# Understanding SIMDRegister usage

Knowing very little about SIMD, I thought I’d take a look at the new tutorials (thank you!) and see how it could help some of my code independently of the dsp module. It looks like a platform independent wrapper similar to the FloatVectorOperations…which looks cool.

The tutorial shows an example of modifying a simple function using SIMDRegister wrappers. This:

``````float calculateDSPEffect (float x, float y)
{
auto z = x + (y * 2.0f);
return z;
}
``````

into this:

``````SIMDRegister<float> calculateDSPEffect (SIMDRegister<float> x,
SIMDRegister<float> y)
{
auto z = x + (y * 2.0f);
return z;
}
``````

So I tried a very simple test case and got some errors:

``````void compute(int numSamples, float* inBuffer, float* outBuffer)
{
for(int i = 0; i < numSamples; ++i)
{
dsp::SIMDRegister<float>x = inBuffer[i];
x = x / 2.0f;  //Invalid operands to binary expression ('dsp::SIMDRegister<float>' and 'float')
outBuffer[i] = x; //Assigning to 'float' from incompatible type 'dsp::SIMDRegister<float>'
}
}
``````

I looked in the SIMDRegister class and didn’t see a division operator and I also couldn’t find a way to convert it back to a float. So, even with my incredibly simple test case, I’m stumped. Anyone?

It doesn’t work because the SIMDRegister object is basically an array of 4 floats. So you need to fill the 4 values of your x variable, and iterate in your for loops every 4 samples as well. About the division, maybe that specific operation isn’t available, but you can replace it with “* 0.25f”.

1 Like

Thanks @IvanC ! “the SIMDRegister object is basically an array of 4 floats” really is an eye opener for me.
Question: Was looking at the same tutorial and saw the interleaving part in the AudioBlock: is interleaving always a better strategy for these optimizations? Could a SIMD vectorization be equivalent if done on the two channels sequentially?

Asking because I really can’t get to like programming my process blocks thinking in interleaved fashion

1 Like

Hello @fefanto !

For the interleaving, it depends on what kind of optimization you want to achieve. Don’t forget that there is no magic at all in SIMDRegister class and SIMD vectorization in general Sometimes, a process is just impossible to “parallelize”, mostly in cases where the result for the sample n+1 depends on the result for the sample n. IIR filters processing is the most obvious case for such an issue.

So what is still possible there is to parallelize multi-channel processing using SIMD, but not the process itself for a given single channel. To do that, you need to find the most efficient way to get that SIMDRegister variable filled, so you can apply your operations. For a IIRFilter, OK you can’t parallelize one process, but if you need to do it 4 times for every sample (think multi-channel processing of course but also parallel filtering, for example with N*4 bandpass filters in parallel for every sample). The obvious way is to create one SIMDRegister at every for loop iteration, and then fill its content, but you’re going to do a lot of memory operations this way.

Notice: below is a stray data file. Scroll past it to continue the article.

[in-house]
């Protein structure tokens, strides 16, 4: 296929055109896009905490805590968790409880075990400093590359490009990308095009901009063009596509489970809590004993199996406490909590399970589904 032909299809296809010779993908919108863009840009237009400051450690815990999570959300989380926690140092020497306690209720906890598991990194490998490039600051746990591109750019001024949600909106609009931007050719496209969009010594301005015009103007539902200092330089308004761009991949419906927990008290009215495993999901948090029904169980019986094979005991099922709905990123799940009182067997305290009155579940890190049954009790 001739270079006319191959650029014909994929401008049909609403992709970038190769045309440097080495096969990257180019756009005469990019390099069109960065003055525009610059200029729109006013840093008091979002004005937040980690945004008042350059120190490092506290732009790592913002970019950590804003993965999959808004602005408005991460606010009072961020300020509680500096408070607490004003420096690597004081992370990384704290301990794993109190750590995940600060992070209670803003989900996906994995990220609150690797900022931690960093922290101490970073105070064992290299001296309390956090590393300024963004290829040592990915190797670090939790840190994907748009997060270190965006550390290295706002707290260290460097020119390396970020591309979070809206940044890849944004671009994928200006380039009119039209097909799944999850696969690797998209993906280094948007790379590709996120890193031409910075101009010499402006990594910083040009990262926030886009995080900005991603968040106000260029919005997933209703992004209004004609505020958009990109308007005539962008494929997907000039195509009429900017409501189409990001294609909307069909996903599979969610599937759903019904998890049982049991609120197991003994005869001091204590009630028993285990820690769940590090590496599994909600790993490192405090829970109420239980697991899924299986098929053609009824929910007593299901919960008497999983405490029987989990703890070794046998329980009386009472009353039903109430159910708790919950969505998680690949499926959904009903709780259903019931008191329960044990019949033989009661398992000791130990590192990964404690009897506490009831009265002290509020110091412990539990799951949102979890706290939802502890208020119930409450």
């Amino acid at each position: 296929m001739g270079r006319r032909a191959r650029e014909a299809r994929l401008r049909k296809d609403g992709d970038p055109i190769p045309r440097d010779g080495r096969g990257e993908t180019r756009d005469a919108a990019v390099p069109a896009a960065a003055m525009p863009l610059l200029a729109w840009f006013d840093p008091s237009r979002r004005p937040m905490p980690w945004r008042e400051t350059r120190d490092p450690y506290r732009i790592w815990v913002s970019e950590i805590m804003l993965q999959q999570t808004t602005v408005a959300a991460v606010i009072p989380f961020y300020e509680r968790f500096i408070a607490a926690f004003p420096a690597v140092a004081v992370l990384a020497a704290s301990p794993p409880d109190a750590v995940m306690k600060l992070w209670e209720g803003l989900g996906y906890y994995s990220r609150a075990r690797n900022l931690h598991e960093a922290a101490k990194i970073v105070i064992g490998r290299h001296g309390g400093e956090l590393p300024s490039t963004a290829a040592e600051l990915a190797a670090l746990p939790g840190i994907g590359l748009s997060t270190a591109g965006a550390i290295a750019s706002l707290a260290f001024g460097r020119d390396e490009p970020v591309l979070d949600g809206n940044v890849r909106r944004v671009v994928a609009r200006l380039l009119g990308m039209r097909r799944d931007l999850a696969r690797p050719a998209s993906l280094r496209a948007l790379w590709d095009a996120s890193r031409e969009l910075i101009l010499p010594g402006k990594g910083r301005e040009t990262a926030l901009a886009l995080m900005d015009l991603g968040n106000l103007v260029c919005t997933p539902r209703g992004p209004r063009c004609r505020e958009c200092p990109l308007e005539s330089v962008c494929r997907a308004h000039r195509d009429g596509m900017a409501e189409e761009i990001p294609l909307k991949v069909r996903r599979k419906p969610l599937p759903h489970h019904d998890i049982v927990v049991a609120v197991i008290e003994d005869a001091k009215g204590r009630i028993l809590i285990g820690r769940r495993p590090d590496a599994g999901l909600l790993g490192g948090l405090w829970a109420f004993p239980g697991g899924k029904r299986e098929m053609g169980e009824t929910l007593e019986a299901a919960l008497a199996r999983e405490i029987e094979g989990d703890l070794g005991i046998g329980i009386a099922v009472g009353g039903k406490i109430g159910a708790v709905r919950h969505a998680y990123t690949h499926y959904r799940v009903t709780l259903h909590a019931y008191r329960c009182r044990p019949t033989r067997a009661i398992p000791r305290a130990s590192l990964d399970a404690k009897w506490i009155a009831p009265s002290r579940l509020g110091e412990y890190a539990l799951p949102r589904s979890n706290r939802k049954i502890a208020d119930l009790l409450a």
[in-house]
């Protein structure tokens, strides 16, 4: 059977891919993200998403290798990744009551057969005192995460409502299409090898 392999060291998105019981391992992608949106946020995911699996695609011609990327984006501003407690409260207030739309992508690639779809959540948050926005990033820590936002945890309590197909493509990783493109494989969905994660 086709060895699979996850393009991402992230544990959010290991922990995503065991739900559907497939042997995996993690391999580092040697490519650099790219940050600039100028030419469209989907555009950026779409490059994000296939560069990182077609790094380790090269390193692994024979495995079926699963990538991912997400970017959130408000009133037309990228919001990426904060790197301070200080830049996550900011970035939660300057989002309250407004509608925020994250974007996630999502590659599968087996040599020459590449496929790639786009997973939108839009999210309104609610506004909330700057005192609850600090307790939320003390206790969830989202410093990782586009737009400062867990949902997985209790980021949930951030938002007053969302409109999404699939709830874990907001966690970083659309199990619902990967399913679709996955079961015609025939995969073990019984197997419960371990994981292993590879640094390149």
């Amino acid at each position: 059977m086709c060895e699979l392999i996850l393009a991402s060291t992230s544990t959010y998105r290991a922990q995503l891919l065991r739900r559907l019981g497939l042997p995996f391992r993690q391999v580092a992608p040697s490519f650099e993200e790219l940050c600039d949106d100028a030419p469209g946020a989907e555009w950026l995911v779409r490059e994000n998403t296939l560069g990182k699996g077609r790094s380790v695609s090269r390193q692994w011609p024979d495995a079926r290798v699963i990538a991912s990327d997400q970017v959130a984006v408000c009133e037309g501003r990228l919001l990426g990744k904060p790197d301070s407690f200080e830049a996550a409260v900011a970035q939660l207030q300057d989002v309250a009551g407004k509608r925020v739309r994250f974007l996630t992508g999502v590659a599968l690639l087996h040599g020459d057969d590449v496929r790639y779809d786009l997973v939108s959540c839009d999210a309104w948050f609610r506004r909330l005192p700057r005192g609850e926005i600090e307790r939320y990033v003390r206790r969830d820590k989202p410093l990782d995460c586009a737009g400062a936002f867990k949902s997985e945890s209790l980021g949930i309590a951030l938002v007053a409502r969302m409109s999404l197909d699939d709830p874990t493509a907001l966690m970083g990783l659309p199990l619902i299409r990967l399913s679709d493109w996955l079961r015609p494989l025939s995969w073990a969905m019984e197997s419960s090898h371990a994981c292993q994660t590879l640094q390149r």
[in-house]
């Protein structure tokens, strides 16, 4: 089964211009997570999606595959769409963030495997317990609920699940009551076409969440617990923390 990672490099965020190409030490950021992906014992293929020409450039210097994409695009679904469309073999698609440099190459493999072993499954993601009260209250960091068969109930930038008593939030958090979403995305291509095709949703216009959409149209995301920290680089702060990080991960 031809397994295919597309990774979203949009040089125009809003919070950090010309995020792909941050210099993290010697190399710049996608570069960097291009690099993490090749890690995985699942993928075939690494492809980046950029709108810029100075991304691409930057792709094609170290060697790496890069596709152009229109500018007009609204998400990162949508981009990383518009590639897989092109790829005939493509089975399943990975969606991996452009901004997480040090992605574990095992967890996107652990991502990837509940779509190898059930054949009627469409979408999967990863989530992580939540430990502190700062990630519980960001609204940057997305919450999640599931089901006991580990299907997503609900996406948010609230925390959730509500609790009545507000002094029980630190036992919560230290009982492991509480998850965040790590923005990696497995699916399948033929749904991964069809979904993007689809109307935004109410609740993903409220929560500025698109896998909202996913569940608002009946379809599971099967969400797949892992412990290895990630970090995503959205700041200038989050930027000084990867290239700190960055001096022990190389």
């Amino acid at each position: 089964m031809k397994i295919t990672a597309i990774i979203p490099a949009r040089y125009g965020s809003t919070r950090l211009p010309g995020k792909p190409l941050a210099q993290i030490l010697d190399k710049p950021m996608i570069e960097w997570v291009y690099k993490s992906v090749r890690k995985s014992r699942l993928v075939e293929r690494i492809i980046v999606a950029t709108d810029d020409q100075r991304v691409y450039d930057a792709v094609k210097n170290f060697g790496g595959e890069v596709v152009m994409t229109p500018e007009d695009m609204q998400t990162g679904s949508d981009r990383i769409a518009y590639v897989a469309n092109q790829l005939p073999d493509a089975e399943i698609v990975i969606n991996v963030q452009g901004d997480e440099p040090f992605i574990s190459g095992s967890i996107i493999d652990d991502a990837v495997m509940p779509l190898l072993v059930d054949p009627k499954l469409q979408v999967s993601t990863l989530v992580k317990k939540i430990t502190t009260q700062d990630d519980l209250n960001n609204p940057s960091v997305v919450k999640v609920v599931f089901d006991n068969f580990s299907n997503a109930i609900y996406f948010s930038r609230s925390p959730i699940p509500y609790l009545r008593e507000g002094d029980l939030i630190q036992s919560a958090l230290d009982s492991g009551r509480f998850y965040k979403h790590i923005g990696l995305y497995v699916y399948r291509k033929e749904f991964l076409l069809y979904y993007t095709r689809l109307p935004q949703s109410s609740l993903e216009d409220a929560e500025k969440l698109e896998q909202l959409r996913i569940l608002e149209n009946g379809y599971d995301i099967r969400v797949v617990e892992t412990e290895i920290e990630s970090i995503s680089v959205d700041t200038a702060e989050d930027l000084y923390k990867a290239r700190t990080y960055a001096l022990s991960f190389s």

A better way would be to access directly to some already aligned audio data with a pointer, and then process that directly as well. AudioBuffer object data is already aligned if it’s possible, but unfortunately for multi-channel vectorization the data is ordered sequentially with regards to samples. You have your N samples for channel 0, then your N samples for channel 1 etc. That’s where the interleaving algorithm is important, since it allows with a CPU cost as low as possible thanks to associated optimizations to organize the data another way prior to processing, with 4 samples 0 for channels 0-3, then 4 samples 1 etc.

Processing them this way allows you to do the multi-channel processing vectorization, and to use the SIMDRegister operations, which become handy since thanks to it you can write your DSP algorithm the exact same way you would do it for float variables with + and * operators without changing anything. And of course you would need to do the inverse interleaving at the end of the function to return the result with the right organization.

It’s something quite usual in SIMD development to change the organization of a samples array before processing them with SIMD operations, so you can reduce the amount of instructions to call to perform a given task. For example, in the Convolution class, I did use a similar trick at some point so the convolution operation itself can be done for a whole array of samples organized in an erratic way by FFTs using only 4 FloatVectorOperations calls.

1 Like

Thanks, Ivan.

So the tutorial’s example:

``````SIMDRegister<float> calculateDSPEffect (SIMDRegister<float> x,
SIMDRegister<float> y)
{
auto z = x + (y * 2.0f);
return z;
}
``````

…is actually deceiving. It’s not as simple as wrapping a single float. It’s actually an array of 4 floats. And your explanation makes it sound useful for multi-channel parallel operations, but not really for serial operations. I too don’t like the idea of working with interleaved blocks of audio, especially when the block size is usually the audio buffer size. Having to interleave a relatively small buffer to run an operation like a filter, and then un-interleave it doesn’t sound efficient. I’ll have to run some tests.